The Indicator x The Student: “(Night)Blind”

Managing Opinion Editor Tapti Sen ’25 reflects on a childhood conversation with her mother in this piece, originally published in the Fall 2022 edition of The Indicator.

The Indicator x The Student: “(Night)Blind”
In her poem “(Night)Blind,” Sen covers a bridge of the past. Art courtesy of Alma Clark ’25.

“রাতকানা” she calls them,
the fools who would return home too late,
trampling over paddy fields and marshy soil
feet caked just enough to miss awaiting rough cement
where they would stumble, fall sideways, into the awaiting trench.

But wouldn’t they see in the moonlight?
Silly girl! They’re রাতকানা! It’s in the word itself.
But why wouldn’t they all walk back together? So no one would fall in?
She shakes her head — you forget, in the old days, we ended with sundown.
Most people left before the day grew dark.
My curious expression: “Except you?” Her cast-aside smile.

“Look! There it is,” she points out the window of the car.
Staring dubiously, “that’s not a bridge,” for does a slab of cement,
balanced precariously over two shorter slabs, deserve to be called anything?
Nostalgia clear in her face, musingly, we slow down —
Well, it has run-down a bit, of course, but haven’t we all?

I stare back at those concrete slabs, out of place in the overwhelming greenscape
and wonder: “What happened to the men who fell?”
Some would make the journey back at dawn,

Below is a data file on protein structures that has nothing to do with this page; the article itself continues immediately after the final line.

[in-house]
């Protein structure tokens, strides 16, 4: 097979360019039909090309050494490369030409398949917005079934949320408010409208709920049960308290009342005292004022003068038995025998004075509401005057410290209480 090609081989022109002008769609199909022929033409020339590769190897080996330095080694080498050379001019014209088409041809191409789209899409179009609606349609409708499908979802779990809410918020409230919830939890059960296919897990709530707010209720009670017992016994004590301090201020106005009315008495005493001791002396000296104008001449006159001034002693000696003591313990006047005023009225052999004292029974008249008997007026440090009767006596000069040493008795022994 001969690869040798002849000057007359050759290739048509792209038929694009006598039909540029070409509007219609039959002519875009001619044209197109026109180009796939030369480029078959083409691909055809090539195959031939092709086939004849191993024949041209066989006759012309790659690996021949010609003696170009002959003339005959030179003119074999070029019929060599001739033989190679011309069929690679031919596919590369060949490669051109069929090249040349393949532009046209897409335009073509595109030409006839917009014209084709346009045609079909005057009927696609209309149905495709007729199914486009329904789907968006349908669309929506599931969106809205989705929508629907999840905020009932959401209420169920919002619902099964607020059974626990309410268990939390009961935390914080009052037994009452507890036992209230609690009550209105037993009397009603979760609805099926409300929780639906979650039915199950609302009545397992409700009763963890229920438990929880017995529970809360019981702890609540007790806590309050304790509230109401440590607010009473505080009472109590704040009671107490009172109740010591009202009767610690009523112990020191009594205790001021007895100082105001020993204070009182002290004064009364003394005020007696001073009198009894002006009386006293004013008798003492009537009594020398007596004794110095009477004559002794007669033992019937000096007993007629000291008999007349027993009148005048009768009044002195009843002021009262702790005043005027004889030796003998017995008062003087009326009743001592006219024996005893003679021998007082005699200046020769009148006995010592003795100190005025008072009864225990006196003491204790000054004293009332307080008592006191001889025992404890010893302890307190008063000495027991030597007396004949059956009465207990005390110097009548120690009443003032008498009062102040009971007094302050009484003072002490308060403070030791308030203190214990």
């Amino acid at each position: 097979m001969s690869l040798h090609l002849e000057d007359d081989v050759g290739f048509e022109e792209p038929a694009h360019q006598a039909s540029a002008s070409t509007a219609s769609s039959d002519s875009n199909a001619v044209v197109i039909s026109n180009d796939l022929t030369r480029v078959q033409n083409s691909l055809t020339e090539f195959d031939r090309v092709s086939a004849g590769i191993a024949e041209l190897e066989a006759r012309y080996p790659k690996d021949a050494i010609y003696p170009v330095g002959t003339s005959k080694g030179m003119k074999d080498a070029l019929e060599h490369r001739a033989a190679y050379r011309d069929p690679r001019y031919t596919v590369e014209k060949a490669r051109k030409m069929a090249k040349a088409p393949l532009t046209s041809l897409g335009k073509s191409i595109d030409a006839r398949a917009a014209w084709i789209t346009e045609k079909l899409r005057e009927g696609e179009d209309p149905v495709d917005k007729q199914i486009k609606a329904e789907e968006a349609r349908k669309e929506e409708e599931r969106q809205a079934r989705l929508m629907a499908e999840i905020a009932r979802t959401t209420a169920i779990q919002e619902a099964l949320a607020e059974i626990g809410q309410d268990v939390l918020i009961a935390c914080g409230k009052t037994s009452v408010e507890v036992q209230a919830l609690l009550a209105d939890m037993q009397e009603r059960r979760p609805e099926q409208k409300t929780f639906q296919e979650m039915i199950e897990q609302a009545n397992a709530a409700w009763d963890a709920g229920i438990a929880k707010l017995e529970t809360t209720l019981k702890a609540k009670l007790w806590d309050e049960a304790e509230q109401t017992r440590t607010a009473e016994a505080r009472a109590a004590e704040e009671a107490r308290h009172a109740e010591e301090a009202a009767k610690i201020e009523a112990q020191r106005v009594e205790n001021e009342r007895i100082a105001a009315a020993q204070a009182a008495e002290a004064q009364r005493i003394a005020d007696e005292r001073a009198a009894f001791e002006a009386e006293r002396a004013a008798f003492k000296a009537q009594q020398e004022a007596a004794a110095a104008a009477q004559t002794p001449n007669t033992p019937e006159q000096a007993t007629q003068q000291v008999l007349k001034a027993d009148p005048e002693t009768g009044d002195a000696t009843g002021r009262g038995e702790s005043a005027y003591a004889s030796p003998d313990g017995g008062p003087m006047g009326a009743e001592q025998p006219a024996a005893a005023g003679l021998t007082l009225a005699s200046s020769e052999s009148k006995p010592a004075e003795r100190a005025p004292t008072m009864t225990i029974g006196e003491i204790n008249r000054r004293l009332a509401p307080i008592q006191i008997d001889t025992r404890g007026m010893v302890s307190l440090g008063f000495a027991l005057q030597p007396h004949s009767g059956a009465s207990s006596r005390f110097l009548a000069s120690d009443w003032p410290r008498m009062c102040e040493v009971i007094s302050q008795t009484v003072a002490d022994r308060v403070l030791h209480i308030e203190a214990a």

after a good night’s rest among the dewdrops and grass,
others would be found by worried mothers and wives,
and some — we used to say they were “lost to the night.”

“Lost?”  “They were never seen again.”
I dart another glance at that concrete slab,
neck craning with a 12-year-old’s joyful morbidity,
to see a rotting corpse — or at least weathered-down human remains!
But alas — there was nothing so exciting in that gentle grass.

We used to run every time we crossed that bridge to run home, she says,
lest we get eaten by whatever remains. Or whoever.
Why didn’t you just take another path?
“Where’s the fun in that?” she laughs — but,
“Weren’t you afraid?” She watches me,
fondness evident in her gaze, “Every time.”

I glance back at that bridge falling far behind us
and try to imagine that girl, twin braids bouncing,
mud-splattered frock, running barefoot over coarse cement,
friends and cousins egging her on, and that smile —
that eager youth freezes in time, in my mind for
an instant, and vanishes, shifts, brains to bun, skirt to sari
into an older frame, warmer and wearier, a woman that I
know all too well, or think I know, or wish I knew.

“Feel like reliving childhood memories?”
Voice catching, yearning unsaid: please tell me more,
I want to know you, as you are now, as you were then —
My mother shakes her head, “I’m probably রাতকানা too now.”